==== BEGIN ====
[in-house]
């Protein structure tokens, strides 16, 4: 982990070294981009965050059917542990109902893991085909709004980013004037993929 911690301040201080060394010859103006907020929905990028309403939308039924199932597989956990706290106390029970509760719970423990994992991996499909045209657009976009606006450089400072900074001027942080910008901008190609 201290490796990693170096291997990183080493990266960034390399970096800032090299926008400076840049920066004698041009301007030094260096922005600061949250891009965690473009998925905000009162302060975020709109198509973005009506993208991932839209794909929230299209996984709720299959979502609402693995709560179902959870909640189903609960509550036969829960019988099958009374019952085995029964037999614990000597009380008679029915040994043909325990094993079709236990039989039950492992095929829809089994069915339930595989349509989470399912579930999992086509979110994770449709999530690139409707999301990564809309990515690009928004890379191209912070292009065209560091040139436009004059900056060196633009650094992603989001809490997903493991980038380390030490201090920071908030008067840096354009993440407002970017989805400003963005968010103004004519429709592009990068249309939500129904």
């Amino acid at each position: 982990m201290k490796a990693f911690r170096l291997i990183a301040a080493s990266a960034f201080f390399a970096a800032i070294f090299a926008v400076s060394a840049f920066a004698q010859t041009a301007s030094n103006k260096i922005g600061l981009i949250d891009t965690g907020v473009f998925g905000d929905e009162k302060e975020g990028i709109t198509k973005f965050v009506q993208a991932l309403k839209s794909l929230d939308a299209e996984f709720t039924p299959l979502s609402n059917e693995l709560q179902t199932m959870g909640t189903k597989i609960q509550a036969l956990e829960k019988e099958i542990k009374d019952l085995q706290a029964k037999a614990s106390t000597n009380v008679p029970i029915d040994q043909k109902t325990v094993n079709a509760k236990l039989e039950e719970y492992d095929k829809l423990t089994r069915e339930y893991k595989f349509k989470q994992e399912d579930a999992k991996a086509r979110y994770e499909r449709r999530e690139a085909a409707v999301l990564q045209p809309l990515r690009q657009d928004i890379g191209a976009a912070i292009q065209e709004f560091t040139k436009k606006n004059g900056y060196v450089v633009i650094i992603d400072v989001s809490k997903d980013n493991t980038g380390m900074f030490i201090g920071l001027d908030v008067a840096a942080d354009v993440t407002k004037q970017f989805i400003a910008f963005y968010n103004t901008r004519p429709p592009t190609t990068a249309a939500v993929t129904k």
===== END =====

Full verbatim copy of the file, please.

[in-house]
């Protein structure tokens, strides 16, 4: 982990070294981009965050059917542990109902893991085909709004980013004037993929 911690301040201080060394010859103006907020929905990028309403939308039924199932597989956990706290106390029970509760719970423990994992991996499909045209657009976009606006450089400072900074001027942080910008901008190609 201290490796990693170096291997990183080493990266960034390399970096800032090299926008400076840049920066004698041009301007030094260096922005600061949250891009965690473009998925905000009162302060975020709109198509973005009506993208991932839209794909929230299209996984709720299959979502609402693995709560179902959870909640189903609960509550036969829960019988099958009374019952085995029964037999614990000597009380008679029915040994043909325990094993079709236990039989039950492992095929829809089994069915339930595989349509989470399912579930999992086509979110994770449709999530690139409707999301990564809309990515690009928004890379191209912070292009065209560091040139436009004059900056060196633009650094992603989001809490997903493991980038380390030490201090920071908030008067840096354009993440407002970017989805400003963005968010103004004519429709592009990068249309939500129904």
């Amino acid at each position: 982990m201290k490796a990693f911690r170096l291997i990183a301040a080493s990266a960034f201080f390399a970096a800032i070294f090299a926008v400076s060394a840049f920066a004698q010859t041009a301007s030094n103006k260096i922005g600061l981009i949250d891009t965690g907020v473009f998925g905000d929905e009162k302060e975020g990028i709109t198509k973005f965050v009506q993208a991932l309403k839209s794909l929230d939308a299209e996984f709720t039924p299959l979502s609402n059917e693995l709560q179902t199932m959870g909640t189903k597989i609960q509550a036969l956990e829960k019988e099958i542990k009374d019952l085995q706290a029964k037999a614990s106390t000597n009380v008679p029970i029915d040994q043909k109902t325990v094993n079709a509760k236990l039989e039950e719970y492992d095929k829809l423990t089994r069915e339930y893991k595989f349509k989470q994992e399912d579930a999992k991996a086509r979110y994770e499909r449709r999530e690139a085909a409707v999301l990564q045209p809309l990515r690009q657009d928004i890379g191209a976009a912070i292009q065209e709004f560091t040139k436009k606006n004059g900056y060196v450089v633009i650094i992603d400072v989001s809490k997903d980013n493991t980038g380390m900074f030490i201090g920071l001027d908030v008067a840096a942080d354009v993440t407002k004037q970017f989805i400003a910008f963005y968010n103004t901008r004519p429709p592009t190609t990068a249309a939500v993929t129904k």